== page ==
Snowy Owl Sighting in Downtown DC

from Wildlife Promise

Today brought another rare sighting of a snowy owl in downtown Washington, D.C., this time on the Washington Post building at the corner of 15th and L St. N.W. (Any votes for renaming it the Owl Post?)

The news sparked a few resident National Wildlife Federation bird nerds (myself included) to go track it down with our own eyes. We were not disappointed. Unfortunately, none of us had a camera with us other than our phones, but here are a few shots of the beautiful creature:

Snowy Owl in Washington DC

Snowy owls don’t typically winter as far south as Washington, D.C., but this year brought an increase in sightings throughout the Northeast and Mid-Atlantic. The anomaly is called an “irruption,” when species alter their range.

Snowy Owl in Washington DC

The snowy owl attracted a good number of people to stop and take in the strange sight, including my favorite, a woman who walked up laughing that she didn’t think the building we were staring at could be that exciting.

Snowy Owl in Washington DC

Initially, National Wildlife Federation Naturalist David Mizejewski, said the owl was a female. “You can tell by the black speckling in her plumage. Males are almost pure white (and a bit smaller too).” However, NWF Senior Scientist Doug Inkley suggested the owl could in fact be an immature male, which Mizejewski agreed could be “totally true.”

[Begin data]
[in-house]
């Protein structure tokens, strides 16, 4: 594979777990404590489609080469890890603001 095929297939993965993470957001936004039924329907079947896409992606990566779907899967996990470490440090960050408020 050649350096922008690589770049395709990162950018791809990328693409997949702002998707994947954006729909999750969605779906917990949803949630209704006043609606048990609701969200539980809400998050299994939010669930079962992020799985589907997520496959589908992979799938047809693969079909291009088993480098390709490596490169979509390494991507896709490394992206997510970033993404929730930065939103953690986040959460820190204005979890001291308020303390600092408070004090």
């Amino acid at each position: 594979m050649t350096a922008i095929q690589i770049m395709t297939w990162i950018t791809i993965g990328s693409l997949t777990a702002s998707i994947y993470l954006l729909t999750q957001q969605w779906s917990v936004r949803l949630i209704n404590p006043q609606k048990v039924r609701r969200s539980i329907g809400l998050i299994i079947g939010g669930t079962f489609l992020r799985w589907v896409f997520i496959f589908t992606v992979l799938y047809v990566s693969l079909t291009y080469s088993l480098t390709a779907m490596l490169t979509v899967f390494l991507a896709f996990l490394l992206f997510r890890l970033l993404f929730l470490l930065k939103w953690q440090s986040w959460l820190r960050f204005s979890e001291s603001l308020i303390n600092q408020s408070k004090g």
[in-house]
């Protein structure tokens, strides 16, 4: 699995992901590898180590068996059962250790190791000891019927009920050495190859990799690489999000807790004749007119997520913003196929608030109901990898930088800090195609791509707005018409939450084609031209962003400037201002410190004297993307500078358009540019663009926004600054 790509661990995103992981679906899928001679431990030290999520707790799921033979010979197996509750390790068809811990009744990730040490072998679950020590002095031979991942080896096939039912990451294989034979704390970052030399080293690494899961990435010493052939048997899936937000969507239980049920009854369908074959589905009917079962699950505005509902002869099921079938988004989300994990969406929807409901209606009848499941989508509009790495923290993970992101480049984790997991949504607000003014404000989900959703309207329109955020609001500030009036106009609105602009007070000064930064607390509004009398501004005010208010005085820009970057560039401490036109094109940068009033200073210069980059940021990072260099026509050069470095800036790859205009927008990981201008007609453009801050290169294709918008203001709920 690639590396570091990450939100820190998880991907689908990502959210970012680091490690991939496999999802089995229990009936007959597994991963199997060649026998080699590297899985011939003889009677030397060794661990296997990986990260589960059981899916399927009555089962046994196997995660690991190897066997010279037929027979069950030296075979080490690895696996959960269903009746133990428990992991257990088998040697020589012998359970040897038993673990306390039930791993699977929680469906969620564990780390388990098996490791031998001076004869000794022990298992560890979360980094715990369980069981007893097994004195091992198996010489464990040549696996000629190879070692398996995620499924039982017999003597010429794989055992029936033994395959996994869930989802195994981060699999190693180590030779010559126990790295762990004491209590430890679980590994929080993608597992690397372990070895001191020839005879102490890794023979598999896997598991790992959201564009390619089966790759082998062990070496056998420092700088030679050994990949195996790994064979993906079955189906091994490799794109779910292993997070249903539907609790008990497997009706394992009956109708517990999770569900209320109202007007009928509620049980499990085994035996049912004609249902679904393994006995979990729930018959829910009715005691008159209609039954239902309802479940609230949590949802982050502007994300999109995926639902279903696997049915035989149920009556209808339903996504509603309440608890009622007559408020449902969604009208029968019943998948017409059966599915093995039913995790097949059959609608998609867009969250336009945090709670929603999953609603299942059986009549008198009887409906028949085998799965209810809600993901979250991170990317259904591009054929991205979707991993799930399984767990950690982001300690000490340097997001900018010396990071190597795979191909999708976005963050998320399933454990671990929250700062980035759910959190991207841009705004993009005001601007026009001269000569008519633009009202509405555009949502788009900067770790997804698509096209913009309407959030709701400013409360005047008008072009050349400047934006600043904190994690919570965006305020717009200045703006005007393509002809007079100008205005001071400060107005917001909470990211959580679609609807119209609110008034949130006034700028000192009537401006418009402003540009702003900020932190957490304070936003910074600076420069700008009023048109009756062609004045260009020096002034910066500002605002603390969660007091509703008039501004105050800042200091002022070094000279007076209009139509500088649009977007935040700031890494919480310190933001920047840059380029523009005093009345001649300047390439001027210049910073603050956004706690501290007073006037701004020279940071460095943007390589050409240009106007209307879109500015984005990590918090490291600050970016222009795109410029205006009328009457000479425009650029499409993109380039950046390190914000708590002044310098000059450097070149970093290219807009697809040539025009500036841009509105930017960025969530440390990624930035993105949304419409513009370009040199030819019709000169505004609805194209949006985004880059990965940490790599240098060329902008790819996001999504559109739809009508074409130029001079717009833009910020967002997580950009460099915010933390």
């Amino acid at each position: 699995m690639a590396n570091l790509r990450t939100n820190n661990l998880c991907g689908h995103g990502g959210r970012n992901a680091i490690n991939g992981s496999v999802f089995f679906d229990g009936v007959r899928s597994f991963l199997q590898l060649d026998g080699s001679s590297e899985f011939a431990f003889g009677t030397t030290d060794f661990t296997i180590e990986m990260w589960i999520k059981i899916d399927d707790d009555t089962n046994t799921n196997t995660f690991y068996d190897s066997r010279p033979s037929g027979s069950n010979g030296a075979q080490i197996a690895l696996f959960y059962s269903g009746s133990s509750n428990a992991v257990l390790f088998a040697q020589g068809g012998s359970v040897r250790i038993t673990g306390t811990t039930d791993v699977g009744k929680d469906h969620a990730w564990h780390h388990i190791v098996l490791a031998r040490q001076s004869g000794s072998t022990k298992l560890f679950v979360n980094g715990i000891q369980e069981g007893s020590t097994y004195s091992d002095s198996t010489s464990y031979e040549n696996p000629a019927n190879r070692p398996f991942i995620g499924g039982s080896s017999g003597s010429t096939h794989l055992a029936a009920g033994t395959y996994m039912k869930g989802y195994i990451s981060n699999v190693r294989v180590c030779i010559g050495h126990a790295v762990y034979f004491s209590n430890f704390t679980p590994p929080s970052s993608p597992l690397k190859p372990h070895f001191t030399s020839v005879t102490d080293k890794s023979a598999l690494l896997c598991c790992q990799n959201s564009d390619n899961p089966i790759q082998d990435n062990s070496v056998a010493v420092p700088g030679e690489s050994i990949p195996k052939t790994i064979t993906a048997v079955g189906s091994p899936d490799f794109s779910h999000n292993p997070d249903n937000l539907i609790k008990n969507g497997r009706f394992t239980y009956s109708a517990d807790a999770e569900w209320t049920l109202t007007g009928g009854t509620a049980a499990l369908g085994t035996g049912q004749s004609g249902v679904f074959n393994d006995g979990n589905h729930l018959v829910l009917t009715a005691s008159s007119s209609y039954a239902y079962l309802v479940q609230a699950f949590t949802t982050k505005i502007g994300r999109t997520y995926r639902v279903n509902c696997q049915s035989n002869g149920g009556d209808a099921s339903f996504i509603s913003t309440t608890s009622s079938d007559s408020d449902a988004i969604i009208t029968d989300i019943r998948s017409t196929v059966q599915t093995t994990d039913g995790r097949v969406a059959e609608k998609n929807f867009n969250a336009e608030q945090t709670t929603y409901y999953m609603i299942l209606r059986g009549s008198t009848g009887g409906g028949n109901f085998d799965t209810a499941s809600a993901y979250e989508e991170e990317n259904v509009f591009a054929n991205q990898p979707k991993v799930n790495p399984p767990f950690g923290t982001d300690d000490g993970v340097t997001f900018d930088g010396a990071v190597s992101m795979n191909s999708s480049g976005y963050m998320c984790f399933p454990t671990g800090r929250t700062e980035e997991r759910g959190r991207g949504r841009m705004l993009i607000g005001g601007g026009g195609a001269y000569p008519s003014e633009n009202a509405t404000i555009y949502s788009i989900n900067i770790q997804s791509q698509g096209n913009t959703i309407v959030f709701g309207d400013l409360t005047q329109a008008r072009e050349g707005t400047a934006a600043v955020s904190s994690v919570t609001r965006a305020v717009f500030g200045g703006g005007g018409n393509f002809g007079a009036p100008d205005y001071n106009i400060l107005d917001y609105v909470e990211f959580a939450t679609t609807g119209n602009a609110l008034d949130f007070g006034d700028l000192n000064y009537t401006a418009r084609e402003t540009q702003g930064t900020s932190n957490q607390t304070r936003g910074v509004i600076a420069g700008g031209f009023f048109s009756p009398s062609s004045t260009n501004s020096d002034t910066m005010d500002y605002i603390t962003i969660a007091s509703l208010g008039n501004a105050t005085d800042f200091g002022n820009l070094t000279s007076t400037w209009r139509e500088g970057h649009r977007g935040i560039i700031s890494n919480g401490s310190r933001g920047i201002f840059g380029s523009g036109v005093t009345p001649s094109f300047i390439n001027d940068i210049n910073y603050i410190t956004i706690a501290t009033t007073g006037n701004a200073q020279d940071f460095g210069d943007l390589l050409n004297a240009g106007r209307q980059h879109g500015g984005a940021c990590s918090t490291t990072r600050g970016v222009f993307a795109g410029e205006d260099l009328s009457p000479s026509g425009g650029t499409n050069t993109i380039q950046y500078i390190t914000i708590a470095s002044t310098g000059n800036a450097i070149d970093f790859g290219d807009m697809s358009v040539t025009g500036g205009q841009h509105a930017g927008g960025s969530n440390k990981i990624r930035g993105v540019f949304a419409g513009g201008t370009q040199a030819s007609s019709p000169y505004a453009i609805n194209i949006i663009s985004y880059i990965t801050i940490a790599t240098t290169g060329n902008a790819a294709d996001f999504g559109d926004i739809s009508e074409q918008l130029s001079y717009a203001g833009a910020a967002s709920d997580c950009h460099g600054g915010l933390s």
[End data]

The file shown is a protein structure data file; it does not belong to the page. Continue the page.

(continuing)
Snowy Owl Fun Facts from Ranger Rick

Ranger Rick Growing Up SnowyRead the full article from Ranger Rick magazine here >>

  • Most owls sleep during the day and are active at night. But not snowies! They are out and about during the day, especially at dawn and dusk.
  • A snowy’s favorite food is a small, hamster-like rodent called a lemming. In years when there are lots of lemmings in an area, you’ll find plenty of snowy owls there, too. But when lemming numbers fall, so does the snowy owl population.
  • A snowy spends much of the day silently perched on a high lookout, keeping an eye—and ear—out for prey. When it spots a meal, it swoops down, making a short, low flight, and nabs it with its sharp talons.
  • A snowy will attack any predators, including wolves, that threaten its ground nest.
  • Snowy owls have lots of names: Ghost Owls, Tundra Ghosts, Arctic Owls, and Great White Owls.
  • During hot weather, snowy owls stay cool by panting and spreading out their wings.

How Can You Spot a Snowy Owl?

During this winter’s current snowy owl “irruption,” one of the best places to hear about the latest sightings is to search Twitter for things like the #snowyowl hashtag. Avid birders are also really good about reporting sightings using apps like eBird. Also check out Project SNOWstorm.